Webinar presenter John Griffin answered a number of your questions after his presentation, Urban Wildlife 101. Here are just a few of his responses.
Audience Question: Could you repeat the number of species that you referenced earlier?
John Griffin: When the Department of Wildlife in DC, every 10 years, they do an assessment and they come up with – in every state and DC did the same thing. And it was something like 240 species of birds, 29 mammals. Something like 22 amphibian species? The whole array of invertebrates
Audience Question: Should Animal Control agencies deal with wildlife calls at all? Or should they be being referred over to like fish and game departments?
John Griffin: I think what we’re seeing is that need is there for sure. I think what’s happening is there’s an expectation on behalf of the public that they’re going to reach out to animal care and control, the agencies that provide those services. They’ve become, in essence, that, you know, sort of the default prevents smaller organizations themselves. And that’s the trend and I think that is an important thing to do to equip with some basic resources to help people deal with, not only what they may be perceived as a conflict, but also like real conflicts when they do get excited and it’s important to develop the response as well as the community. Many times they’re not conflicts, it’s just a lack of awareness that these animals even exist or belong here. I think raising that the general educational level of the community, with your constituents, is important and over time that will tend to reduce the number of calls and responses that you go on. Because the Department of Game and Fish and less Department of Wildlife, those agencies, unless it’s a species that they want to be contacted about like bear, cougar, like species like that, that can present a potential threat or harm to humans. They want to be involved in those responses. But I think for this other huge chunk of whether it’s groundhogs or, or pigeons, or starlings, or raccoons, or coyotes, or foxes, then it’s important to have developed these resources and put them in place if you can, those policies for response are the resources to help you respond. And we have a lot of that at our, if you connect to our wall neighbor’s pledge, those are the kinds of resources we were trying to continue to build and provide you to the professional community, so they’re better equipped to be able to respond to those kinds of things. So the short answer is yes, they do.
Audience Question: Is there was any way that we could get a printout of the urban conflict charts.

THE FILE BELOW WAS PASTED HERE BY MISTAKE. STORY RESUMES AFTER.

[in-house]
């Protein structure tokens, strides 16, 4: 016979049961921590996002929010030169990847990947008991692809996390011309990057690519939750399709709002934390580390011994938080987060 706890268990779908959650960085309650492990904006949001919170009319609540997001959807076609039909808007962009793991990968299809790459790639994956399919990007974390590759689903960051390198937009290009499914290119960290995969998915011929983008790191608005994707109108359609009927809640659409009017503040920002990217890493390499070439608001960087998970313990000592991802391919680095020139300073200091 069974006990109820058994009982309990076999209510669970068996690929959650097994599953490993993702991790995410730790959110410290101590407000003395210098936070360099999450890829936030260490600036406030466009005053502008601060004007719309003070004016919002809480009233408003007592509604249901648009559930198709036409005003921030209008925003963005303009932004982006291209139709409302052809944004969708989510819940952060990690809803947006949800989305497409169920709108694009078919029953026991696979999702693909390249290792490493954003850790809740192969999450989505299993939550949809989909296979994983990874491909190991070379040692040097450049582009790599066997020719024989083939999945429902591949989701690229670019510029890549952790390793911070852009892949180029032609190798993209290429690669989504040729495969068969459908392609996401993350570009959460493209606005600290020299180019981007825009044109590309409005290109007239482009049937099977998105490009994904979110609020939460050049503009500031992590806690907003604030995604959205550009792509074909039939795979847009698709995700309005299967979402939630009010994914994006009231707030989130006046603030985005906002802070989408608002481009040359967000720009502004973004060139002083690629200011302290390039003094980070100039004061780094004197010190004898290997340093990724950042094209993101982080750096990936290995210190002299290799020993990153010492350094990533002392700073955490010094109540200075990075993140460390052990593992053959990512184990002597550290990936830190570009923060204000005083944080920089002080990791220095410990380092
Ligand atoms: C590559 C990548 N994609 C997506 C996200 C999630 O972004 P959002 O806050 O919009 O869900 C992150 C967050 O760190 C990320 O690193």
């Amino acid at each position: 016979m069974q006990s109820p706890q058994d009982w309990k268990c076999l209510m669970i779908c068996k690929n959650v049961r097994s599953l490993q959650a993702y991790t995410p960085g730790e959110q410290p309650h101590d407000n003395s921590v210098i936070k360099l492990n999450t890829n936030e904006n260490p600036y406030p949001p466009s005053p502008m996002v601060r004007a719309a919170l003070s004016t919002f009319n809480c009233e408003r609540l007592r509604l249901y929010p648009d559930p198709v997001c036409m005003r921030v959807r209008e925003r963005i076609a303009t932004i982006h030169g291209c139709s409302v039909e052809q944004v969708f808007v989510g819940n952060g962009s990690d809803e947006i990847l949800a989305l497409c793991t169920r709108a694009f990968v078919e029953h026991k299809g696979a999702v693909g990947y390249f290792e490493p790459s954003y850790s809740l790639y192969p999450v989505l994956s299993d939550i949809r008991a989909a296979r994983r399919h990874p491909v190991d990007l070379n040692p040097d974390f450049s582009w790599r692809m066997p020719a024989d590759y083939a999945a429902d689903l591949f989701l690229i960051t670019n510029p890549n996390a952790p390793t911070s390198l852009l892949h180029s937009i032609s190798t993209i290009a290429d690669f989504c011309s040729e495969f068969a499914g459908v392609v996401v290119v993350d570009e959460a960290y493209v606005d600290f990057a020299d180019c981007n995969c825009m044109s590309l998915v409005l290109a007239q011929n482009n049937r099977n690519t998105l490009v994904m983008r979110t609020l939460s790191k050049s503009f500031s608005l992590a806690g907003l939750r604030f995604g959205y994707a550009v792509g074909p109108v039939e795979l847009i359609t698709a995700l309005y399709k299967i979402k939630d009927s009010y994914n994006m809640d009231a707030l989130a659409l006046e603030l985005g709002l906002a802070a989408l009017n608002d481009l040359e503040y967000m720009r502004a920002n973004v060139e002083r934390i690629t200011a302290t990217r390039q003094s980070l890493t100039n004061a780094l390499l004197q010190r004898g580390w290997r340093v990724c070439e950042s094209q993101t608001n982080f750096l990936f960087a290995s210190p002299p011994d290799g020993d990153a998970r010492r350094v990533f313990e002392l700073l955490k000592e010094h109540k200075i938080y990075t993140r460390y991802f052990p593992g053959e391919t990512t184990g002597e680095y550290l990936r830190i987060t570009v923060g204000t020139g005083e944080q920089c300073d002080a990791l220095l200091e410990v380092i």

John Griffin: Sure, just email me and I can get it to you.
Audience Question: Is there a format similar to the presentation that you just did, that ACOs either can use or link to, to help educate our communities to alleviate public concerns? Where do we even start, to start helping our communities understand accept wildlife, understand how to respond. No, it’s not a disaster. You’ve got a raccoon in your front yard, things like that. Where do we even start to begin educating the public?
John Griffin: Yes, it’s tough. It is important to do and get to work with other community agencies or public-facing agencies that are providing advice or responding to these issues. That everybody’s on the same page that you’re sort of elevating the information making people aware, whether it’s by providing talks or hosting, website content. Some cities have embarked on a campaign like New York City has this great campaign called Wild New NYC and they present and talk about the species that live there and why they do and to have a basic understanding of how to coexist, but also what to do when conflicts arise. So we have on our wildneighbors.org site, we have all the species profiles for the animals that you might encounter, and some more specific resources that are in regard to addressing conflicts that are shared by the community. If it’s geese or beaver or coyote and kind of a conflict management template that can help a community respond better put in place policy and responses are that better for the animal, better for in a sort of long term coexistence and more effective as far as a solution. Working with providing the public- doing educational outreach, sharing the things on social media, ratcheting down the temperature on some of the fear on some of these animals being more clear about what the risk of rabies in any of the wild animals are, what the response should be, getting that out there to the public for their consumption and whatever channel and whatever way you can, I think is really helpful. And we’ll continue to work, developing resources. Maybe there’s something we could do that would be helpful – as a movie or something we could share on social or as a presentation. If people are interested, we will definitely talk to the rest of the team and see if there’s maybe a resource we can put together that that might be helpful in that regard.
Click Here to Watch a Recording of Urban Wildlife 101.